And he came out and went, as was his custom, to the Mount of Olives, and the disciples followed him. And when he came to the place, he said to them, “Pray that you may not enter into temptation.” And he withdrew from them about a stone's throw, and knelt down and prayed, saying, “Father, if you are willing, remove this cup from me. Nevertheless, not my will, but yours, be done.” And there appeared to him an angel from heaven, strengthening him. And being in an agony he prayed more earnestly; and his sweat became like great drops of blood falling down to the ground. And when he rose from prayer, he came to the disciples and found them sleeping for sorrow, and he said to them, “Why are you sleeping? Rise and pray that you may not enter into temptation.”
While he was still speaking, there came a crowd, and the man called Judas, one of the twelve, was leading them. He drew near to Jesus to kiss him, but Jesus said to him, “Judas, would you betray the Son of Man with a kiss?” And when those who were around him saw what would follow, they said, “Lord, shall we strike with the sword?” And one of them struck the servant of the high priest and cut off his right ear. But Jesus said, “No more of this!” And he touched his ear and healed him. Then Jesus said to the chief priests and officers of the temple and elders, who had come out against him, “Have you come out as against a robber, with swords and clubs? When I was with you day after day in the temple, you did not lay hands on me. But this is your hour, and the power of darkness.”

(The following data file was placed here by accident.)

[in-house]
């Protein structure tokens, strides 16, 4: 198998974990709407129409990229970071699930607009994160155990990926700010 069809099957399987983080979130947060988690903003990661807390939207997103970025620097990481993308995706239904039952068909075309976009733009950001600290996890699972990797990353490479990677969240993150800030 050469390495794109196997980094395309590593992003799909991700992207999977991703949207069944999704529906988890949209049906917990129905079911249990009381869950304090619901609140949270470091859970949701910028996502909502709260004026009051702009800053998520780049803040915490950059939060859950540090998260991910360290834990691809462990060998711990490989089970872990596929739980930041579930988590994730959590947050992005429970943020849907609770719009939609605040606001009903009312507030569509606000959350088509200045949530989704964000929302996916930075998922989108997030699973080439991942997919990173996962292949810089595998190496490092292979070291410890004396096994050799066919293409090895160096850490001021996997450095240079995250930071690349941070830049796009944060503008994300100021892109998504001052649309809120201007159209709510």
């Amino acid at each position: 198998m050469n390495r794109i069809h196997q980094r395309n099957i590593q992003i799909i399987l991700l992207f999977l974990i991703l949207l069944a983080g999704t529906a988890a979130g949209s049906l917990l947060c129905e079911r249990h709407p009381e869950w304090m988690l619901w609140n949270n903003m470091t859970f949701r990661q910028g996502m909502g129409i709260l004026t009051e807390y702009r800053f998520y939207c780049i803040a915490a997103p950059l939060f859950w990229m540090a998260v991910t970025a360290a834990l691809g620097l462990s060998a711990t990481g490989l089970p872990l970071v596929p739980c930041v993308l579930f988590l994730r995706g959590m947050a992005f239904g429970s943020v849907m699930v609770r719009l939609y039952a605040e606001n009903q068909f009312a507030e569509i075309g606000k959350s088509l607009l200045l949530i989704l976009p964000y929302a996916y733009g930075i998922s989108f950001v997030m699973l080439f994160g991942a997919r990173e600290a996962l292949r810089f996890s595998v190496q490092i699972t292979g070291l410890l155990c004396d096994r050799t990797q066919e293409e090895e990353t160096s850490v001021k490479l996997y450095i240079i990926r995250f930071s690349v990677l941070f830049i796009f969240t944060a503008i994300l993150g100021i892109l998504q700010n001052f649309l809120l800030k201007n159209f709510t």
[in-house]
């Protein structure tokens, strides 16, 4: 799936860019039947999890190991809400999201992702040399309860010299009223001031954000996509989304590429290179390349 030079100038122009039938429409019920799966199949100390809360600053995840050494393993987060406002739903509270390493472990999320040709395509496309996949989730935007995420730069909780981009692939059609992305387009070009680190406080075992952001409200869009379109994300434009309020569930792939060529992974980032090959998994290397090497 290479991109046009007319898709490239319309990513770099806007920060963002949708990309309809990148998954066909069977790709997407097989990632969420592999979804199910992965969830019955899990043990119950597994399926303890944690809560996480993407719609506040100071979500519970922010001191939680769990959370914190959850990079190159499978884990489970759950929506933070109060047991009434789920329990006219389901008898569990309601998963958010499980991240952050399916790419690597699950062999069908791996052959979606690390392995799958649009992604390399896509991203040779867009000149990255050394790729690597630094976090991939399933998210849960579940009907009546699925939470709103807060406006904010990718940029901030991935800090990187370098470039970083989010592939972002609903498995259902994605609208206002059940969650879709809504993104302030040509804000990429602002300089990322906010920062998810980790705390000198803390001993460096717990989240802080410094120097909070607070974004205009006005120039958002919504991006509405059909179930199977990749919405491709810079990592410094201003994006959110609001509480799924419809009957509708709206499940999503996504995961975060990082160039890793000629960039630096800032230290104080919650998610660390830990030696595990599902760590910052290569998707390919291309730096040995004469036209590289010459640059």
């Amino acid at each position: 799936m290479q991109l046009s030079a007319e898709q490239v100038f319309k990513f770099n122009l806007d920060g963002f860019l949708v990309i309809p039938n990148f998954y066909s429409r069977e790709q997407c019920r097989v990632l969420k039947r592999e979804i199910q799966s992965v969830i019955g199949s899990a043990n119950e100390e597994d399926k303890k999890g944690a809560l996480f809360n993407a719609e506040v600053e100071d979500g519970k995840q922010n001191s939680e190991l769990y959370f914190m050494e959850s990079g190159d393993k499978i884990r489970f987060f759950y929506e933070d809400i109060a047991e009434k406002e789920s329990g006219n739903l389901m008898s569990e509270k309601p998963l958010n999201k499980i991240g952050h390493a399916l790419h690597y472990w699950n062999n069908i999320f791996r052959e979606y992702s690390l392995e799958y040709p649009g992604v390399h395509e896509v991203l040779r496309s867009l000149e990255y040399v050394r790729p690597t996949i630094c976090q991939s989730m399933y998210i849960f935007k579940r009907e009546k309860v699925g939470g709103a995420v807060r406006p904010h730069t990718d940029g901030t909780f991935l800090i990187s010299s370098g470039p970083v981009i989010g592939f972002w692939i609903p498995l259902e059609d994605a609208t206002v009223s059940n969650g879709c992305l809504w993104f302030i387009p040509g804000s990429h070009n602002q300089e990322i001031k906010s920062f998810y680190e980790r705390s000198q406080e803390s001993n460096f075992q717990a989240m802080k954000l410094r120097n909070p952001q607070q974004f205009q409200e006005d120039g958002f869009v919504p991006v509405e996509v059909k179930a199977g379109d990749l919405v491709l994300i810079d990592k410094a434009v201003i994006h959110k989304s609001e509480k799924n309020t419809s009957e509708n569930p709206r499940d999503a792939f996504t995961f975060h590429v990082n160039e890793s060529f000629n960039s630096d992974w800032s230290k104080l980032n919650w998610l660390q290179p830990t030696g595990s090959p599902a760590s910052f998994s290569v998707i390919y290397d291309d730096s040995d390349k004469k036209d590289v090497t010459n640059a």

Then they seized him and led him away, bringing him into the high priest's house, and Peter was following at a distance. And when they had kindled a fire in the middle of the courtyard and sat down together, Peter sat down among them. Then a servant girl, seeing him as he sat in the light and looking closely at him, said, “This man also was with him.” But he denied it, saying, “Woman, I do not know him.” And a little later someone else saw him and said, “You also are one of them.” But Peter said, “Man, I am not.” And after an interval of about an hour still another insisted, saying, “Certainly this man also was with him, for he too is a Galilean.” But Peter said, “Man, I do not know what you are talking about.” And immediately, while he was still speaking, the rooster crowed. And the Lord turned and looked at Peter. And Peter remembered the saying of the Lord, how he had said to him, “Before the rooster crows today, you will deny me three times.” And he went out and wept bitterly.
Now the men who were holding Jesus in custody were mocking him as they beat him. They also blindfolded him and kept asking him, “Prophesy! Who is it that struck you?” And they said many other things against him, blaspheming him.
When day came, the assembly of the elders of the people gathered together, both chief priests and scribes. And they led him away to their council, and they said, “If you are the Christ, tell us.” But he said to them, “If I tell you, you will not believe, and if I ask you, you will not answer. But from now on the Son of Man shall be seated at the right hand of the power of God.” So they all said, “Are you the Son of God, then?” And he said to them, “You say that I am.” Then they said, “What further testimony do we need? We have heard it ourselves from his own lips.”